Remembering Dr. Phyllis Bridges

Dear Texas Woman’s Colleagues,

It is with a heavy heart that I announce the passing of Dr. Phyllis Bridges, a longtime professor of English—but so much more to this university. Dr. Bridges succumbed to health issues she had been experiencing over the past several months.

Those who knew Phyllis will not easily forget her. She was a force at Texas Woman’s from the time she first came to our Denton campus in the fall of 1972 until her last visit just two weeks ago at a dedication ceremony celebrating the Jimmie Lyn Harris Children’s Collection in the Blagg-Huey Library, a place she held dear.

Dr. Bridges’ legacy to Texas Woman’s is evident in many ways. She served as the university’s provost, graduate dean, and interim dean of the College of Arts & Sciences. She was recognized as the university’s historian, one of its most influential teachers, and among its most vocal advocates.

She was an outstanding educator, cherished by students and faculty alike. She developed a reputation for enthusiastically mentoring scores of graduate students. Dr. Bridges not only guided them to degree completion, she helped them find jobs and encouraged them as they advanced through their careers.

In 2010, she was named Cornaro professor, the university’s highest award for faculty members. Dr. Bridges authored many scholarly articles, was an officer of the Texas Folklore Society, and was a two-time gubernatorial appointee to the Texas Council for the Humanities. As a testament to her standing, the Southwest American Culture Association in 2001 established the Phyllis Bridges Award in Biography, which is presented to a graduate student who prepares the top biography.

She organized two lecture series which brought notable authors to Texas Woman’s, and wrote two books, Marking a Trail: The Quest Continues, celebrating the university’s centennial in 2001, and a follow-up, Marking New Trails: An Informal History of the Texas Woman’s University, in 2014. During the last several years, she championed the Voices of the Coronavirus Pandemic collection. The university has recognized Dr. Bridges as an honorary alumna and with a Bronze Medal for meritorious service to Texas Woman’s.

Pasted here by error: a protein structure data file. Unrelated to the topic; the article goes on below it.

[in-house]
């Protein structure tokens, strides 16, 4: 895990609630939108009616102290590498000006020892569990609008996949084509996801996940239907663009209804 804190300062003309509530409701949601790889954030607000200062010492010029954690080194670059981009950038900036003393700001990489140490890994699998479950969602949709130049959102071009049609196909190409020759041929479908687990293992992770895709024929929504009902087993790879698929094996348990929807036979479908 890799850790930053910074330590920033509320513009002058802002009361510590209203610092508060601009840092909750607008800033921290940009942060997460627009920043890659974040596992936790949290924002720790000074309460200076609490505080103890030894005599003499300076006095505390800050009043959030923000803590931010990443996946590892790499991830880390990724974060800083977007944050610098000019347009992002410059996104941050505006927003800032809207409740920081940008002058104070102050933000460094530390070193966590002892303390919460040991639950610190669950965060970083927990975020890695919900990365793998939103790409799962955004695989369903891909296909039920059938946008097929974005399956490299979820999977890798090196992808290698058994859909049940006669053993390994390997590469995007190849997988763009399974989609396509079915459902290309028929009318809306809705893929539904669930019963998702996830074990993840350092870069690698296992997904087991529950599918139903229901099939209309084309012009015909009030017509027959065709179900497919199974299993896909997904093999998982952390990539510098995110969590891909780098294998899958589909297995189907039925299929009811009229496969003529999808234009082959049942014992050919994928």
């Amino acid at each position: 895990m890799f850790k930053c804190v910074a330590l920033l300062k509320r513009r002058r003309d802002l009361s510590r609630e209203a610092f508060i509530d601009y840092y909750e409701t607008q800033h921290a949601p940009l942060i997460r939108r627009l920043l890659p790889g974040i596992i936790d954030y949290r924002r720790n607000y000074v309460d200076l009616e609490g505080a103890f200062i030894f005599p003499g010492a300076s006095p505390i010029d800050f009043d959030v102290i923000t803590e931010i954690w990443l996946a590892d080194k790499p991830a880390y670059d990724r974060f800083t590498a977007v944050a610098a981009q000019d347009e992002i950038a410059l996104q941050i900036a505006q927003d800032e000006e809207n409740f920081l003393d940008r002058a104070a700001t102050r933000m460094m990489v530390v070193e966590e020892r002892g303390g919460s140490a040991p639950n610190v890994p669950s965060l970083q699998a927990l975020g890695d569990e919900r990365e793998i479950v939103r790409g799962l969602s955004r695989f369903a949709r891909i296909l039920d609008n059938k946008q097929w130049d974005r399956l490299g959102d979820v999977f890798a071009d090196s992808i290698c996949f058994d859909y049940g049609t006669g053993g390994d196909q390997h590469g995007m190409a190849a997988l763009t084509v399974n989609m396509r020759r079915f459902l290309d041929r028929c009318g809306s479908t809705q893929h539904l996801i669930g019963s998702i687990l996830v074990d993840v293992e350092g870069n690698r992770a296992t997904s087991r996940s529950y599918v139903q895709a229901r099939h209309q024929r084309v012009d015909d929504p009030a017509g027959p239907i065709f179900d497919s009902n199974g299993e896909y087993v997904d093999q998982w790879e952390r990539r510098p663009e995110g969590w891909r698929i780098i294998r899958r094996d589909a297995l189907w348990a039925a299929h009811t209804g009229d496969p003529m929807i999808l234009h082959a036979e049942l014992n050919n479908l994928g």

Just this year, she had a key role in bringing the Sarah Weddington Collection to the university. Weddington successfully argued the landmark Roe vs. Wade case before the U.S. Supreme Court, was a former legislator, and lecturer here at Texas Woman’s. With Phyllis’ larger-than-life personality, it is no wonder the two were longtime friends—since childhood.

Among Dr. Bridges’ most revered achievements was the integral role she had as chair of the planning committee that established the Blagg-Huey Library, which opened in 1986. She also was one of several key Texas Woman’s leaders who successfully testified against a legislative proposal to merge Texas Woman’s with the University of North Texas.

On Thursday, we will celebrate service anniversaries of our faculty and staff. Dr. Bridges was to be recognized for 50 years of service. It is remarkable to think of the impact she had during those five decades of service to Texas Woman’s.

She was a good friend to me, often offering unsolicited advice that always proved helpful. Although I am saddened by her loss, I cannot help but think of all the ways our world is better because Phyllis Bridges was in it.

With Pioneering Spirit,

Carine M. Feyten, Ph.D
Chancellor and President

P.S. We will share information about a celebration of life for Dr. Bridges in Inside TWU at a later date. She did not want a funeral but will be interred in Lubbock, TX.

Page last updated 9:46 AM, April 29, 2022